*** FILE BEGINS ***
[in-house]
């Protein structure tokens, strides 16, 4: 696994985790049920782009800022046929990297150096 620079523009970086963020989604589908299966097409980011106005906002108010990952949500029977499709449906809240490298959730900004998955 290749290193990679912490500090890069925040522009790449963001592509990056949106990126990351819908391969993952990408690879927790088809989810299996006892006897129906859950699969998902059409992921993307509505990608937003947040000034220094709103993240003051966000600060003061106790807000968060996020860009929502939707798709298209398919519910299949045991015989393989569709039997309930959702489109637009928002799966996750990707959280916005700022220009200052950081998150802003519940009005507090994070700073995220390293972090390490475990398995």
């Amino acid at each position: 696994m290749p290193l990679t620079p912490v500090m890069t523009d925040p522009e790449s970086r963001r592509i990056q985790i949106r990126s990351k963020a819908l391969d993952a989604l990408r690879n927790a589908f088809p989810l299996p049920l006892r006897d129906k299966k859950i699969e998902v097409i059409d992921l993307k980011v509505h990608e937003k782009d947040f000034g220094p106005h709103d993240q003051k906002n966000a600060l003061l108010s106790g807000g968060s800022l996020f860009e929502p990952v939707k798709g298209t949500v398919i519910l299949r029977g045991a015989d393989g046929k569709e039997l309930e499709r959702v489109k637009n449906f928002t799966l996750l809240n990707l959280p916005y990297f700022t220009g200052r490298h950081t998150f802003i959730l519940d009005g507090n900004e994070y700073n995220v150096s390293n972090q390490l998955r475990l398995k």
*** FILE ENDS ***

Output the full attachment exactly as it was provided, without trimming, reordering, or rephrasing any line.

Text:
[in-house]
């Protein structure tokens, strides 16, 4: 696994985790049920782009800022046929990297150096 620079523009970086963020989604589908299966097409980011106005906002108010990952949500029977499709449906809240490298959730900004998955 290749290193990679912490500090890069925040522009790449963001592509990056949106990126990351819908391969993952990408690879927790088809989810299996006892006897129906859950699969998902059409992921993307509505990608937003947040000034220094709103993240003051966000600060003061106790807000968060996020860009929502939707798709298209398919519910299949045991015989393989569709039997309930959702489109637009928002799966996750990707959280916005700022220009200052950081998150802003519940009005507090994070700073995220390293972090390490475990398995």
């Amino acid at each position: 696994m290749p290193l990679t620079p912490v500090m890069t523009d925040p522009e790449s970086r963001r592509i990056q985790i949106r990126s990351k963020a819908l391969d993952a989604l990408r690879n927790a589908f088809p989810l299996p049920l006892r006897d129906k299966k859950i699969e998902v097409i059409d992921l993307k980011v509505h990608e937003k782009d947040f000034g220094p106005h709103d993240q003051k906002n966000a600060l003061l108010s106790g807000g968060s800022l996020f860009e929502p990952v939707k798709g298209t949500v398919i519910l299949r029977g045991a015989d393989g046929k569709e039997l309930e499709r959702v489109k637009n449906f928002t799966l996750l809240n990707l959280p916005y990297f700022t220009g200052r490298h950081t998150f802003i959730l519940d009005g507090n900004e994070y700073n995220v150096s390293n972090q390490l998955r475990l398995k």